Indeed, it could be argued that the most significant lesson from the trial had nothing to do with whether the defendants, both former Enron chief executives, committed the crimes charged in their indictments. Instead, the testimony and the documents admitted during the case painted a broad and disturbing portrait of a corporate culture poisoned by hubris, leading ultimately to a recklessness that placed the business's survival at risk. [Emphasis added]
Even if the "most significant lesson" didn't have to do with with their technical guilt or innocence, surely it had to do with whether they were guilty of something a bit more culpable than "hubris" and "recklessness"--something like what Joe Nocera [$] calls the "fraud" of creating "the illusion of a profitable corporation" through various deceptive machinations. ... [Thanks to reader J.] 2:45 P.M.
"Girls Can't Hide From Intensified Guys": Loved Dekker. Hated Marley. Object to identifying Dekker mainly as precursor to Marley! RIP. 2:20 P.M.
The MSM's Unicameral Pressure:
"House GOP's Back is to the Wall on Borders"--headline in today's LAT
Why is it, exactly, that it's the House that's now backed up against a wall, and not the Senate? Each chamber has passed an immigration bill; now they're negotiating. The LAT's Janet Hook portrays the looming choice as a decision by House GOPs to go along with the Senate's legalization approach or do nothing. But why isn't it a decision by senatorsto either go along with the House's enforcement approach or do nothing? ... I'll believe the MSM isn't biased in favor of semi-amnesty when I start to read stories in the two Timeses questioning why the Senate's negotiators don't back off their extreme, untested**, megalomaniacal, Hillarycarian do-it-all-at-once scheme in favor of the House's more responsible, incremental approach. ...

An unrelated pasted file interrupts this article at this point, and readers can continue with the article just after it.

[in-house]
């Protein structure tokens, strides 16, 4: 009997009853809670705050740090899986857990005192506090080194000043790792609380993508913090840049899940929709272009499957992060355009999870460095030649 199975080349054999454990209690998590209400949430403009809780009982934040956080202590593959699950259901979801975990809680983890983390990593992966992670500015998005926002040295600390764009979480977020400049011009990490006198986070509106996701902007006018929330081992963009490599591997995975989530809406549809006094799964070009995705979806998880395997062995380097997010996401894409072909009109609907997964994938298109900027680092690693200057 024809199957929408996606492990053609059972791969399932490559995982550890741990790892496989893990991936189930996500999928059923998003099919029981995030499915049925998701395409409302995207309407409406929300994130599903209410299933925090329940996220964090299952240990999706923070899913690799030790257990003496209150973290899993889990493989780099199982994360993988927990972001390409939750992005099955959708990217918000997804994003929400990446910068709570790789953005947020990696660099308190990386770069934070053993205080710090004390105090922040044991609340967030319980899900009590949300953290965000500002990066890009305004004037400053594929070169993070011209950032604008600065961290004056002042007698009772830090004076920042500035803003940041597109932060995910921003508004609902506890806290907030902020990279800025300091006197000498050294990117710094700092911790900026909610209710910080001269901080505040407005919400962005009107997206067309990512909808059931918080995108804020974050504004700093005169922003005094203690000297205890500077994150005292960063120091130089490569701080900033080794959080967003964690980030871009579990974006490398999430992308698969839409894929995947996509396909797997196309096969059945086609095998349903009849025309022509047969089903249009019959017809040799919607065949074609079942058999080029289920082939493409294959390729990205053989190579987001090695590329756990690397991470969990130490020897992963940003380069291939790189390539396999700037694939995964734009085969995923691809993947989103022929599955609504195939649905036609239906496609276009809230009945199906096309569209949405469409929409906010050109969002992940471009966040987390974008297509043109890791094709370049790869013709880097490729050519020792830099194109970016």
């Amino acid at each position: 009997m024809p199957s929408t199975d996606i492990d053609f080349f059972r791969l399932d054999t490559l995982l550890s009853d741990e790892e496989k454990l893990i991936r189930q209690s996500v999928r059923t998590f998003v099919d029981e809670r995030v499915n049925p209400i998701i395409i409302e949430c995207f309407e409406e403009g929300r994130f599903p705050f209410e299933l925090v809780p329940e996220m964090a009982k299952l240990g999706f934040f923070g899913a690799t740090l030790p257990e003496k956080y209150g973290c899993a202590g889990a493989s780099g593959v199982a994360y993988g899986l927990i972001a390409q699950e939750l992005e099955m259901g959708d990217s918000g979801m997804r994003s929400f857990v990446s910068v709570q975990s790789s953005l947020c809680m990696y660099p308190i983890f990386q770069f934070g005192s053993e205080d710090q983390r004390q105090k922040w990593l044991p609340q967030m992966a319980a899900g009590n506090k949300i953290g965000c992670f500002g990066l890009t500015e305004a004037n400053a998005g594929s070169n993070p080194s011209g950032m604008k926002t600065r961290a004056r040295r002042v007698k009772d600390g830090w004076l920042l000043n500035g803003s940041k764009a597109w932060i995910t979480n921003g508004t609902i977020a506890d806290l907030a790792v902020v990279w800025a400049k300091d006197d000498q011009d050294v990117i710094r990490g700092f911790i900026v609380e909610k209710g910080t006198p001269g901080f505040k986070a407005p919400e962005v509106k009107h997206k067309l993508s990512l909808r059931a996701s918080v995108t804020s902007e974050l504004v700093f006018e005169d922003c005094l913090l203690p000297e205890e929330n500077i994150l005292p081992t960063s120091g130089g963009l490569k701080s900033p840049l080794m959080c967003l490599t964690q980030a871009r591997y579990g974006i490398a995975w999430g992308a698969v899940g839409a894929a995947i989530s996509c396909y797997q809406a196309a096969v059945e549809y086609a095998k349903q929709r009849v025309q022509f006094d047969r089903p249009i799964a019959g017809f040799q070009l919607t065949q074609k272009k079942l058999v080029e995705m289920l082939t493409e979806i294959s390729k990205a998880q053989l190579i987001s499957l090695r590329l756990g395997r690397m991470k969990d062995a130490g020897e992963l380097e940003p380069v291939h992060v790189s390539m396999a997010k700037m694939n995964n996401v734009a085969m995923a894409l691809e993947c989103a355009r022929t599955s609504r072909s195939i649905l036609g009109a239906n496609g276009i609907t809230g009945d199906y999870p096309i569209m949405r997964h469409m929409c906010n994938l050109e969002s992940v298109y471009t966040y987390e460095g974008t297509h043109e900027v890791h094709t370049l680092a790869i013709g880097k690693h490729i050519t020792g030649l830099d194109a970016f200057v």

P.S.: If the House GOPs now pass a watered-down enforcement-only bill (e.g., a fence or wall, employer sanctions, but no felony) wouldn't that put a difficult choice to Democrats running in swing districts: Do they really want to explain, right before November, why they voted against reasonable enforcement measures? Whose 'back would be to the wall' then? ... And are we sure such a bill would founder in the Senate? Would, say, Hillary really vote against it? DeWine? Frist? I don't think so. ...
P.P.S.: The concise, anti-Timesish Deborah Orin set out two interesting sub-contests in today's Senate immigration-bill vote: a) Would it get a majority of all Republicans (so it couldn't be portrayed, in the House, as a "Democratic bill")? and b) How would it do among those Republican senators up for reelection. ... The answer is it lost among all Republicans by a non-trivial 32-23 margin. And it lost, 10-5, among Republicans up for reelection. ... Among all senators up for reelection, however, it won by a 20-13 margin. ... (The bill passed, with lots of Democratic support, 62-36. kf spin: That's a solid starting base of 36 for the enforcement common-denominator!) ...
Update: Several emailers note that the pressure might be on the House because President Bush sides with the Senate. But would Bush really veto an enforcement-only bill right before the election? He's under pressure too, no? The LAT's Hooks buys into a seemingly bogus CW assumption that the only bill that has a chance of actually becoming law is Senate-style bill featuring significant legalization of existing illegals. That her piece is otherwise highly sensitive to popular anti-legalization sentiment only shows how deep that assumption runs!
Update 2: The NYT's Rachel Swarns notes that "some Republicans in the House" see the "ground ... shifting" away from enforcement-only, citing Rep. Mike Pence's compromise guest-worker proposal. But there are also signs (unreported by Swarns) pointing in the other direction--e.g. liberal GOP Rep. Chris Shays shifting against a "path to citizenship" after attending "18 community meetings" in his district.